Students who believe that they are able to demonstrate that the dean of their School did not ensure that proper procedures were followed in addressing their complaint about faculty misconduct in an instructional setting may ask the Arts and Sciences Grievance Committee to review the case. To do so, the student must submit a concise statement (no more than 1000 words) detailing the charge that the School officials did not follow procedures outlined in the School’s published policies and procedures, addressed to the Associate Vice President for Academic Affairs in the Arts and Sciences. In the same statement the student must summarize the original complaint and the procedures that the School followed in considering the complaint. The student’s appeal must be submitted within the first 30 working days of the semester following the semester in which the School procedures were concluded (but may be submitted earlier). (Here and throughout this document, “working days” are understood to exclude summer terms, weekends, and University holidays.) The student’s status at the time of filing the grievance is unaffected by the fact of having filed a grievance. At the same time the student files the appeal, he or she must notify the dean of the School of the filing and provide the dean a copy of the filing. Within 15 working days of the student’s submission, the dean will provide the Committee with a statement explaining how the student’s complaint was addressed and will provide the student a copy of that document. Both the student and the dean’s office should provide as precise an account as possible of the relevant dates, the names of individuals involved in discussion of the complaint, and the efforts made to resolve the issue.
The Associate Vice President for Academic Affairs will forward the request for a review to the Grievance Committee, along with the dean’s statement, and the Committee will determine if, in the judgment of a majority of the members present and voting, and on the basis of the documents submitted by both the student and the dean, the case itself merits review. The Committee may, in some instances, decide that the case should be returned to the School for further action, but if issues that fall within the purview of this Committee remain after the case has been sent back to the School, the Committee may consider the request again. In all cases, however, the Committee’s decision about whether to hear the appeal is final.
The Committee's examination of a grievance accepted for review is not an adversarial proceeding but an academic review consistent with University standards of conduct for faculty in their teaching roles adopted under University Statutes and other University procedures. Its sole objective is to determine whether School procedures were properly observed in hearing the case. The Committee may invite the dean of the School, the faculty member involved in the case, and the student to appear before the Committee, and each may be accompanied by a supporter of his or her choice from the Columbia community who, however, may not participate in the proceedings. None of the parties to the case will be obligated to appear, but if any of the parties to the case is invited, an invitation will be extended to all.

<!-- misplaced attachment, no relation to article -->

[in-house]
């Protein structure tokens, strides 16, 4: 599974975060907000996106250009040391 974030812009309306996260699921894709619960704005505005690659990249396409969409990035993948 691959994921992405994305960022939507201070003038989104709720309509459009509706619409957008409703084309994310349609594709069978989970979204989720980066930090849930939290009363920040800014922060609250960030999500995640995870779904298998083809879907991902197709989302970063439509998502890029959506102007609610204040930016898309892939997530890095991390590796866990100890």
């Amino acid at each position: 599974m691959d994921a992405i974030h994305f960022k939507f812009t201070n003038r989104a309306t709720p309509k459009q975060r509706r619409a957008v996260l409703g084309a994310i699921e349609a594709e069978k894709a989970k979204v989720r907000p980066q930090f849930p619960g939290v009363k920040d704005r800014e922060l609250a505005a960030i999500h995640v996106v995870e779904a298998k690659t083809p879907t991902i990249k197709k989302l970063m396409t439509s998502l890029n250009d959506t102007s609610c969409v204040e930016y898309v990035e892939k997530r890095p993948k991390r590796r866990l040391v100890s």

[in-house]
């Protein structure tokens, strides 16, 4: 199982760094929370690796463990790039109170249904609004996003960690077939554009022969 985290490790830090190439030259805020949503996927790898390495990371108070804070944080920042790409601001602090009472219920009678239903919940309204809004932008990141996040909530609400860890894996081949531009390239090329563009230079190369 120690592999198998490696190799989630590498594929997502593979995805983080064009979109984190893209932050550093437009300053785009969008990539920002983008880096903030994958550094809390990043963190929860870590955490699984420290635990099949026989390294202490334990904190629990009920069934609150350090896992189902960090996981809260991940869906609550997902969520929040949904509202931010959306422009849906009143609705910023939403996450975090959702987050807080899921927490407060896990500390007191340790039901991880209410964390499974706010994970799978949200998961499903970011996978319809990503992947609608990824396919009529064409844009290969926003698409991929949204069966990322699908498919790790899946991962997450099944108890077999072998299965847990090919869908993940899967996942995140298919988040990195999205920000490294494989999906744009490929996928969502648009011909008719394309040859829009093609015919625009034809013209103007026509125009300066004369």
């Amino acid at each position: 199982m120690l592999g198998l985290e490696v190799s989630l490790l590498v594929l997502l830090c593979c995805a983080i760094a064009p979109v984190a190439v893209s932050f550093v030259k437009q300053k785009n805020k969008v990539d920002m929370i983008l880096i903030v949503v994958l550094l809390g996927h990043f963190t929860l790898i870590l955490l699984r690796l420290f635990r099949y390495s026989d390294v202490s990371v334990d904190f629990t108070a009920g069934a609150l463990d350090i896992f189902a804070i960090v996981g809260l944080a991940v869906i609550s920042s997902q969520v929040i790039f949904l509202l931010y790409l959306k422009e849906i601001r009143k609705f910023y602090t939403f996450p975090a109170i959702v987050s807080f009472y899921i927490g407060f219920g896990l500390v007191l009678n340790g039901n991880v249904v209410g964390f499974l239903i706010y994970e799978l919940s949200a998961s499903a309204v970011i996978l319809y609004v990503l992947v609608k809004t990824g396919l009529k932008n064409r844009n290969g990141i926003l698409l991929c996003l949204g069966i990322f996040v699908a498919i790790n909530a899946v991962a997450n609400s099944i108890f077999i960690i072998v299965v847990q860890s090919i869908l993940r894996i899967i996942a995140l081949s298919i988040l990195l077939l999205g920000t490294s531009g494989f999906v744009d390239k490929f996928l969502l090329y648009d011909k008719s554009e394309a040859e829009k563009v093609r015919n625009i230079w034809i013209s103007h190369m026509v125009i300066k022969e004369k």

In addition to the written statements and testimony of the student and the faculty member, the Committee may collect and consider any information it deems relevant and hear from anyone it deems to have relevant information. Both the student and faculty member may suggest the names of persons with relevant information, but the Committee makes the final decision about whom to interview.
The proceedings and the Committee's deliberations shall be confidential and not open to the public.
The Committee’s report will be forwarded to the Executive Vice President for Arts and Sciences for action, who may adopt, reject or modify the recommendations. His or her action on the Committee report will be in writing and, along with a copy of the Committee's report, will be available to the dean, the faculty member and the student.
The Committee will consider requests for review in the order they are presented to the Associate Vice President. The Committee will make every effort to address requests for reviews during the first monthly meeting after they have been submitted and to inform students of its decision within 10 working days thereafter. (Note that the Committee meets only once monthly and only during the spring and fall academic terms.) Cases accepted for review will be dealt with in the order accepted, and the Associate Vice President will inform students about the expected timetable for the process of review itself. The Executive Vice President will issue his or her decision regarding recommendations made by the Committee in a timely fashion, usually within 30 working days after having received the written recommendation of the Committee.
In the event that they are not satisfied with the decision of the Executive Vice President, either the student or the faculty member may appeal the Executive Vice President's decision to the Provost, whose decision is final. Both the findings of fact and any remedy or penalty assessed may be appealed. Where the sanction involves a recommendation for termination of tenure or termination of a term appointment prior to its specified term, such dismissal must be effected by the procedures contained in Section 75 of the University Statutes.